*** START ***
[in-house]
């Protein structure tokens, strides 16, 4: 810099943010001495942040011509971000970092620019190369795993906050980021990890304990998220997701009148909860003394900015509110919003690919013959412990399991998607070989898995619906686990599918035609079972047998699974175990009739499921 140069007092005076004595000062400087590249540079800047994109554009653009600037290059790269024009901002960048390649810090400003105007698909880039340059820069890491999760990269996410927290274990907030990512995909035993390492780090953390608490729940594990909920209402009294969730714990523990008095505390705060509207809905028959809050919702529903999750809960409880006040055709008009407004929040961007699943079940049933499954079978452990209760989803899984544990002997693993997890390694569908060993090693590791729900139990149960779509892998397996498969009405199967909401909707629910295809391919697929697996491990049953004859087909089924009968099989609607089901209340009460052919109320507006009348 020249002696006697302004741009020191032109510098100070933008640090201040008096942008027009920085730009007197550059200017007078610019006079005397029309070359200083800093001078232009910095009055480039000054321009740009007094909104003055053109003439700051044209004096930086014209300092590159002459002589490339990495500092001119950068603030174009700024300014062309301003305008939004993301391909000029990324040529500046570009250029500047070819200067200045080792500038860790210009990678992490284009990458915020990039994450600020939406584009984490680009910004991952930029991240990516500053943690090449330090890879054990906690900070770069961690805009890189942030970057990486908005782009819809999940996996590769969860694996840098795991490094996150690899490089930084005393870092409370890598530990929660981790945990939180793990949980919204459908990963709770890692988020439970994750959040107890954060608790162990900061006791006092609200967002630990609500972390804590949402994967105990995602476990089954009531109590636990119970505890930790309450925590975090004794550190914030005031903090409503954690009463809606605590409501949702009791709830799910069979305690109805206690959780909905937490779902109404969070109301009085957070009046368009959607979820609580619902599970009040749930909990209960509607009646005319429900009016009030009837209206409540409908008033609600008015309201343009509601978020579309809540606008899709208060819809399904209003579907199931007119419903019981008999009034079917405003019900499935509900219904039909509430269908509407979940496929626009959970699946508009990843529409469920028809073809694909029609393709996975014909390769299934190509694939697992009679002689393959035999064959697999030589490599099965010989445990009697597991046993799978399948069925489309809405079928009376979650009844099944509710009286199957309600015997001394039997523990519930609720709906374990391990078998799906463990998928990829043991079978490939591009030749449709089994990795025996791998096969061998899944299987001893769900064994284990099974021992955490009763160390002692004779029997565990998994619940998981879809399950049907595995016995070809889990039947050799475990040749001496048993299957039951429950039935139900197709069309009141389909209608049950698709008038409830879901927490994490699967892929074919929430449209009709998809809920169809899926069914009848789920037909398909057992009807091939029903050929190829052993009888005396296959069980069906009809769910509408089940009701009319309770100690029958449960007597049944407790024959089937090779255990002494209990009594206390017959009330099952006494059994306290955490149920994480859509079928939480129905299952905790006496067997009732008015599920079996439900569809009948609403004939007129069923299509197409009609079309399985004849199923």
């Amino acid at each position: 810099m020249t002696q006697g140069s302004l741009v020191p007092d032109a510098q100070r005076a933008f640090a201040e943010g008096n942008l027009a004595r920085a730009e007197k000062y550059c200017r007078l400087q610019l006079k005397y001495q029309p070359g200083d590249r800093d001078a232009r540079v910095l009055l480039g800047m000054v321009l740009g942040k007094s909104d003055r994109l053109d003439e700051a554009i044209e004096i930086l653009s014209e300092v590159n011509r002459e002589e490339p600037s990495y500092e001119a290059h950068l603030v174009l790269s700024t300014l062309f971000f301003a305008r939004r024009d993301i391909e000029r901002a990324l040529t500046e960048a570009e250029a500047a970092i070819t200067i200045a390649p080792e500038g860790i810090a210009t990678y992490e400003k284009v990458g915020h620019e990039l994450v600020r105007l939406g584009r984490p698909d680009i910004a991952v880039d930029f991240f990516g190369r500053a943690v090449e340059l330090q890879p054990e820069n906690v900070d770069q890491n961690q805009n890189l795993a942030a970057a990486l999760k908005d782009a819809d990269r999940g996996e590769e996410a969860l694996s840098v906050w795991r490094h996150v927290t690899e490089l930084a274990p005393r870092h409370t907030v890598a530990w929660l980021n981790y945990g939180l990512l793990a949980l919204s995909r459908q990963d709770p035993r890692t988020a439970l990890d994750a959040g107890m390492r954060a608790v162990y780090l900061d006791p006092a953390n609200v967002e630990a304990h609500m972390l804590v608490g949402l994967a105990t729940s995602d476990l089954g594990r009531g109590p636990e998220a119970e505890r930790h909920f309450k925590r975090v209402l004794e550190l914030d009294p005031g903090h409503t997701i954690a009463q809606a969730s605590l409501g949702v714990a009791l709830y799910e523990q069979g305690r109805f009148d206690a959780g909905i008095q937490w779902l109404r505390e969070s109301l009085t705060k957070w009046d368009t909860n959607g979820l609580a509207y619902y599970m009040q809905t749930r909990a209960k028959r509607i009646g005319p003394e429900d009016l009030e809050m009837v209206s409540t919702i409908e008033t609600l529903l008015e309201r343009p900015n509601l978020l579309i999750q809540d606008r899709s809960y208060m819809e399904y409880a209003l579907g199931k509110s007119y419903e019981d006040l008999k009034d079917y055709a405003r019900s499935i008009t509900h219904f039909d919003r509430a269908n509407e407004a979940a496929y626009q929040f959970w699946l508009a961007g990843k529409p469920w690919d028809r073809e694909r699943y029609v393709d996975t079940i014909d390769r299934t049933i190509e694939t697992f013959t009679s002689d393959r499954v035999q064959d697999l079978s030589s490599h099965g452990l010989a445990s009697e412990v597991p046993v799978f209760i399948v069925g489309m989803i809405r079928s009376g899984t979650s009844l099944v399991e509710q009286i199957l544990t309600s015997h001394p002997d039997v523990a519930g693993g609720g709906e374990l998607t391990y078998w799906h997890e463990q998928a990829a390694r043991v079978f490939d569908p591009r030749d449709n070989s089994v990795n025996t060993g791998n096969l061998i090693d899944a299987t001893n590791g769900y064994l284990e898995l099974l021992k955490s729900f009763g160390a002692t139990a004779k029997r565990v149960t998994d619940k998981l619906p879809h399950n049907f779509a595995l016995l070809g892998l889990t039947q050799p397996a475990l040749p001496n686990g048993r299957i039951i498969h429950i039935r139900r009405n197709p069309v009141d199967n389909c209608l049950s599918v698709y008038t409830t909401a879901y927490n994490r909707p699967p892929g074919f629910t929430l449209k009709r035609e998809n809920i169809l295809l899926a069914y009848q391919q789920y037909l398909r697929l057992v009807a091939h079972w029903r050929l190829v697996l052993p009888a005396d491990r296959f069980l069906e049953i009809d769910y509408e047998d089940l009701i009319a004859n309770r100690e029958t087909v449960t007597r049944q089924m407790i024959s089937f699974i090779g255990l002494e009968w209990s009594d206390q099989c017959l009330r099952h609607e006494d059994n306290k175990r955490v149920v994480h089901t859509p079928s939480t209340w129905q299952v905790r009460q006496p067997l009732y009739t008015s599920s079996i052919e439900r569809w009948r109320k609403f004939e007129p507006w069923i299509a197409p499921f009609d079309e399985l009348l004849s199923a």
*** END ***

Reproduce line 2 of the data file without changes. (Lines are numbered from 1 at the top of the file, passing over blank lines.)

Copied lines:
């Protein structure tokens, strides 16, 4: 810099943010001495942040011509971000970092620019190369795993906050980021990890304990998220997701009148909860003394900015509110919003690919013959412990399991998607070989898995619906686990599918035609079972047998699974175990009739499921 140069007092005076004595000062400087590249540079800047994109554009653009600037290059790269024009901002960048390649810090400003105007698909880039340059820069890491999760990269996410927290274990907030990512995909035993390492780090953390608490729940594990909920209402009294969730714990523990008095505390705060509207809905028959809050919702529903999750809960409880006040055709008009407004929040961007699943079940049933499954079978452990209760989803899984544990002997693993997890390694569908060993090693590791729900139990149960779509892998397996498969009405199967909401909707629910295809391919697929697996491990049953004859087909089924009968099989609607089901209340009460052919109320507006009348 020249002696006697302004741009020191032109510098100070933008640090201040008096942008027009920085730009007197550059200017007078610019006079005397029309070359200083800093001078232009910095009055480039000054321009740009007094909104003055053109003439700051044209004096930086014209300092590159002459002589490339990495500092001119950068603030174009700024300014062309301003305008939004993301391909000029990324040529500046570009250029500047070819200067200045080792500038860790210009990678992490284009990458915020990039994450600020939406584009984490680009910004991952930029991240990516500053943690090449330090890879054990906690900070770069961690805009890189942030970057990486908005782009819809999940996996590769969860694996840098795991490094996150690899490089930084005393870092409370890598530990929660981790945990939180793990949980919204459908990963709770890692988020439970994750959040107890954060608790162990900061006791006092609200967002630990609500972390804590949402994967105990995602476990089954009531109590636990119970505890930790309450925590975090004794550190914030005031903090409503954690009463809606605590409501949702009791709830799910069979305690109805206690959780909905937490779902109404969070109301009085957070009046368009959607979820609580619902599970009040749930909990209960509607009646005319429900009016009030009837209206409540409908008033609600008015309201343009509601978020579309809540606008899709208060819809399904209003579907199931007119419903019981008999009034079917405003019900499935509900219904039909509430269908509407979940496929626009959970699946508009990843529409469920028809073809694909029609393709996975014909390769299934190509694939697992009679002689393959035999064959697999030589490599099965010989445990009697597991046993799978399948069925489309809405079928009376979650009844099944509710009286199957309600015997001394039997523990519930609720709906374990391990078998799906463990998928990829043991079978490939591009030749449709089994990795025996791998096969061998899944299987001893769900064994284990099974021992955490009763160390002692004779029997565990998994619940998981879809399950049907595995016995070809889990039947050799475990040749001496048993299957039951429950039935139900197709069309009141389909209608049950698709008038409830879901927490994490699967892929074919929430449209009709998809809920169809899926069914009848789920037909398909057992009807091939029903050929190829052993009888005396296959069980069906009809769910509408089940009701009319309770100690029958449960007597049944407790024959089937090779255990002494209990009594206390017959009330099952006494059994306290955490149920994480859509079928939480129905299952905790006496067997009732008015599920079996439900569809009948609403004939007129069923299509197409009609079309399985004849199923």